Manila Can Be Part of the Solution in Myanmar
Thursday, April 8, 2021
Manila Can Be Part of the Solution in Myanmar

Walden Bello, academic, social worker and member of the House of Representatives of the Philippines from 2007 to 2015, in Philippine Daily Inquirer (April 8, 2021)

Summary by Alejandro Reyes (Photo credit: King Rodriguez/Presidential Communications Operations Office)

Manila Can Be Part of the Solution in Myanmar

Every day since the February 1 military coup, ‍the people have been taking to the streets in protest in all parts of Myanmar. Over 400 people have been killed by police and soldiers firing indiscriminately on crowds of protestors, or murdered randomly in dragnets carried out by day or under cover of darkness.

The Myanmar coup has placed the Association of Southeast Asian Nations (ASEAN) on the spot. In a region where the lives of 650 million people are indissolubly linked politically and economically, the old principle of “non-intervention in the internal affairs” of other member countries that has long governed inter-state relations is anachronistic. The governments of Indonesia, Malaysia, and Singapore have recognized this in their historic call for a regional summit on recent developments in Myanmar.

Manila has not yet joined this call, which is really disappointing and ironic given that the democratic political system we have owes its existence to a people’s uprising in 1986.

Apparently, the administration of President Rodrigo Duterte is still hesitant to fully break with its previous policy of refraining from any criticism of the Myanmar government, even of the latter’s inhuman policy of genocide toward the Rohingya people.

Myanmar is at a crossroads. The coup was not a show of strength. It was an act of desperation. A decade of liberalization had given the people a taste of what full freedom would be after decades of stifling military rule, and they will not give up their dream. The Philippine government likewise is at a crossroads in its diplomacy toward Myanmar. It can either be part of the problem or part of the solution. Let it be the latter.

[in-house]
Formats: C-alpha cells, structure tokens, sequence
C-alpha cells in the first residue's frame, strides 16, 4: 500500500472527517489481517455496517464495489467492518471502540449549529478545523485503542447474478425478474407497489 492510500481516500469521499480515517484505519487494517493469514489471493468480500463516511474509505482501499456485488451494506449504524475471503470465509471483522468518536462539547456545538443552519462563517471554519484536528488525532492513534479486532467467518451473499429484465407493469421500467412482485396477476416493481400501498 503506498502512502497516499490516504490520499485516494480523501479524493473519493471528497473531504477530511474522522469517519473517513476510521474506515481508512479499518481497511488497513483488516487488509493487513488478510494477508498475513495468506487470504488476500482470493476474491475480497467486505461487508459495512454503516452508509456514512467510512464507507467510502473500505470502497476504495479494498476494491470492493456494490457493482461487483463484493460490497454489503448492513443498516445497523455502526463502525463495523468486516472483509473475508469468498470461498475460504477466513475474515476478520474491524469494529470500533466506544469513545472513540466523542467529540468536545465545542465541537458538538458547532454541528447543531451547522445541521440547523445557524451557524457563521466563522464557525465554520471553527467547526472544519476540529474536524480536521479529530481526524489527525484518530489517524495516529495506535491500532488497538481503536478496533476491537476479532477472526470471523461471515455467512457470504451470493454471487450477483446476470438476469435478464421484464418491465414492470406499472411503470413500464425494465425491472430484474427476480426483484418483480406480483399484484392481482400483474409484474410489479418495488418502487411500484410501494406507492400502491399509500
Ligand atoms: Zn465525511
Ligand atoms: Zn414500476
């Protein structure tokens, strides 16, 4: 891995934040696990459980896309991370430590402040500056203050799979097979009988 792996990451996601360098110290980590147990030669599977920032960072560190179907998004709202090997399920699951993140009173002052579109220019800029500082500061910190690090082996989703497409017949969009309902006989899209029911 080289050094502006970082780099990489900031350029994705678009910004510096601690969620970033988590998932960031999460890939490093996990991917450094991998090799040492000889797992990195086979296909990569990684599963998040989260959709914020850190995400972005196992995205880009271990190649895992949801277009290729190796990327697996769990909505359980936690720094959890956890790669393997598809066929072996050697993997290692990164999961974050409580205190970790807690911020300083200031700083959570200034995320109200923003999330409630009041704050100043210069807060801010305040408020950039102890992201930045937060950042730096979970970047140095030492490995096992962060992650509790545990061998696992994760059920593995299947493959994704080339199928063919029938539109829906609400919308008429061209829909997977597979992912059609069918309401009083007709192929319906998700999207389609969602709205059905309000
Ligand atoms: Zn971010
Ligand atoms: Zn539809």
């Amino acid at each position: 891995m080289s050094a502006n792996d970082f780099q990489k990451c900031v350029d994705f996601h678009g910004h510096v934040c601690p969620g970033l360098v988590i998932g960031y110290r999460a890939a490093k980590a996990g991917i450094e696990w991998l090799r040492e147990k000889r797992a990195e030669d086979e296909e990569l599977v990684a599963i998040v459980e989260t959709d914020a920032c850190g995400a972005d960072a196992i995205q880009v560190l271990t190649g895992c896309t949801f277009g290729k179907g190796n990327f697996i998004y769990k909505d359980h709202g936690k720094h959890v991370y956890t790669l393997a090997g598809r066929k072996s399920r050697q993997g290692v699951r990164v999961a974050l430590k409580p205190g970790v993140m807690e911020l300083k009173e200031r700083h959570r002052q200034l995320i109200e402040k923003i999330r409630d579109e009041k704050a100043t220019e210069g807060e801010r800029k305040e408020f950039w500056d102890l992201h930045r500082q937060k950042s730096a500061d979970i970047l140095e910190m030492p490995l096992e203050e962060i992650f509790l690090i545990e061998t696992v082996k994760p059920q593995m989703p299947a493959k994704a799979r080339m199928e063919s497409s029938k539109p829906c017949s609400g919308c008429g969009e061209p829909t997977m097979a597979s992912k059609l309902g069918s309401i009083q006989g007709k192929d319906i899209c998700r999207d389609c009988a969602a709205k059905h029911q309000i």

The Tragedy in Myanmar: Where Is It Heading?
Wednesday, March 31, 2021
The Tragedy in Myanmar: Where Is It Heading?

Roberto R Romulo, Chairman, Philippine Foundation for Global Concerns, and Secretary of Foreign Affairs of the Philippines (1992-1995), in his column Filipino Worldview in The Philippine Star (March 12, 2021)

Summary by Alejandro Reyes (Photo credit: Prachatai)

The Tragedy in Myanmar: Where Is It Heading?

The desired end game of the Myanmar military coup would be a sham election where the junta’s party wins and strongman Min Aung Hlaing is made president. What the general did not expect was the determined opposition of the brave Burmese people. The junta has increasingly been violent and brutal in suppressing protests.

The US and other countries have imposed sanctions aimed at denying junta members access to their personal fortune deposited overseas and to prohibit doing business with the military-owned companies. Although China has stayed neutral and is watching developments before it commits itself, it has said that it is not happy with what has transpired.

All ASEAN came out with is a bland statement urging “all parties” to refrain from instigating violence and to seek a peaceful solution. Aside from falling on deaf ears in the junta, this was also not well received by the protesters.